Main sail ships seem to go back in time, evoking a bygone era when merchants, admirals and pirates ruled the seas. Hugely evocative, with white sails billowing above and hulls pointed towards points unknown, their dynamic form captures not only the wind, but also the imagination.
The four-masted ship of the Star Clippers Star leaflet most certainly captured mine. Last summer, on a balmy August evening, I huddled on its deck with other novice sailors, ready to let the wind carry me. Aegean while we were sailing, really sailed, from the Greek port of Piraeus. As I watched the ship’s crew hoist the first of its 16 sails, I began to cycle through the helix of my Hellenic DNA, imagining how my paternal ancestors, originally from the Greek islands of Syros And Zante– must also have sailed these seas for centuries, praying for the favor of the Anemois, the wind gods of Greek mythology. With Vangelis’ moving “Conquest of Paradise” playing through the ship’s speakers, starlight piercing the night sky, the unfurling of some 36,000 square feet of sails was inspiring. It was romantic. It was transportation. But above all it was necessary.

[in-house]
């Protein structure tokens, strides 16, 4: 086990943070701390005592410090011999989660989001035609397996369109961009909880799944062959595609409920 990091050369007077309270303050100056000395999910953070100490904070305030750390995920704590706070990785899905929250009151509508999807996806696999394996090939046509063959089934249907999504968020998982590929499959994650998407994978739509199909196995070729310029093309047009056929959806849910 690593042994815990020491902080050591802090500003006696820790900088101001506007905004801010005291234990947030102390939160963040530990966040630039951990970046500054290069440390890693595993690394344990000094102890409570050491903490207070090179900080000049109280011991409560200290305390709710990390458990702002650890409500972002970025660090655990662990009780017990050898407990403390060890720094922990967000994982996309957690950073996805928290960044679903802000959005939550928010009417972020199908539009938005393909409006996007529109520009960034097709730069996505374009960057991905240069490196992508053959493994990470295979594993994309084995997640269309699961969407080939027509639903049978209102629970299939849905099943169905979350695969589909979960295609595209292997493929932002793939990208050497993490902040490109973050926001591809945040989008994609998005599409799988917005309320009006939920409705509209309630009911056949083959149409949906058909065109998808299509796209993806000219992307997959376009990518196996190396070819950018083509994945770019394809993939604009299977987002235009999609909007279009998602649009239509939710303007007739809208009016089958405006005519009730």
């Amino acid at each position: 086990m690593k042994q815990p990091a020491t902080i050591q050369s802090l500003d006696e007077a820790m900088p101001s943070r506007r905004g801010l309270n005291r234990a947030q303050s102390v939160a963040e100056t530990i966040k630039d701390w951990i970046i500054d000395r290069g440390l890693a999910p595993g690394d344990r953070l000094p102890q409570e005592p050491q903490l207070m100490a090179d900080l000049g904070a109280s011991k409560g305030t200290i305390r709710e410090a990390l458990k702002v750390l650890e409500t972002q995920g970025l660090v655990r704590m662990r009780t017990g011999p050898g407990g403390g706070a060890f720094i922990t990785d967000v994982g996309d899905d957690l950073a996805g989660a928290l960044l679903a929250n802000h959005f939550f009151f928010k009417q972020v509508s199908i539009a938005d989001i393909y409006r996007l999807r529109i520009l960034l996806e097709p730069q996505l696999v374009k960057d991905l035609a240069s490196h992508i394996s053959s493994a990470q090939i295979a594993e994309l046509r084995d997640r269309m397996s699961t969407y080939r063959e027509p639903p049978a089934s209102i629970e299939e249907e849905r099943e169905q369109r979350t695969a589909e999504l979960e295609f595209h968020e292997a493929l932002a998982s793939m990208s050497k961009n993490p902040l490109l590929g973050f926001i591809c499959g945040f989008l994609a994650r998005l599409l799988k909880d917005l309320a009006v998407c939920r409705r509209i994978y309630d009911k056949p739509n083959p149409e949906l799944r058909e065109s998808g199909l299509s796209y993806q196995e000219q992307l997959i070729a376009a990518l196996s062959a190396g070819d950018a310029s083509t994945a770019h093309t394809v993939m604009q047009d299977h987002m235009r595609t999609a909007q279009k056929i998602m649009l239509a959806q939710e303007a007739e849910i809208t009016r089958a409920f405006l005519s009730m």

As Greece is recovering from a series of devastating wildfires (some of which required mass evacuations of tourists from the beloved cruise port of Rhodes in July), and is recovering from its longest heatwave ever recorded, traveling to the country this summer came with a new call for responsibility. Is there a way to explore the Greek islands without worsening the impact of a growing climate crisis? I thought about how goods and people moved in the past: by sea and by sail. Indeed, sometimes, when it comes to sustainabilitywhat’s old is new again.
This adage is particularly true in Greece. With its string of jewel-like islands that lure travelers with its attractive beaches and ancient culture, it’s no wonder it’s cruise country. Nearly a third of the world’s population cruise ships carrying more than four million passengers who called on the Greek islands last year, which represents only a fraction of the more than 30 million cruise passengers who sail the seven seas each year. But the cruise industry has a dirty underbelly, linked to rampant waste production, port overtourism and carbon emissions generated by heavy fuel oil (HFO), or bunker fuel, that cruise ships primarily use.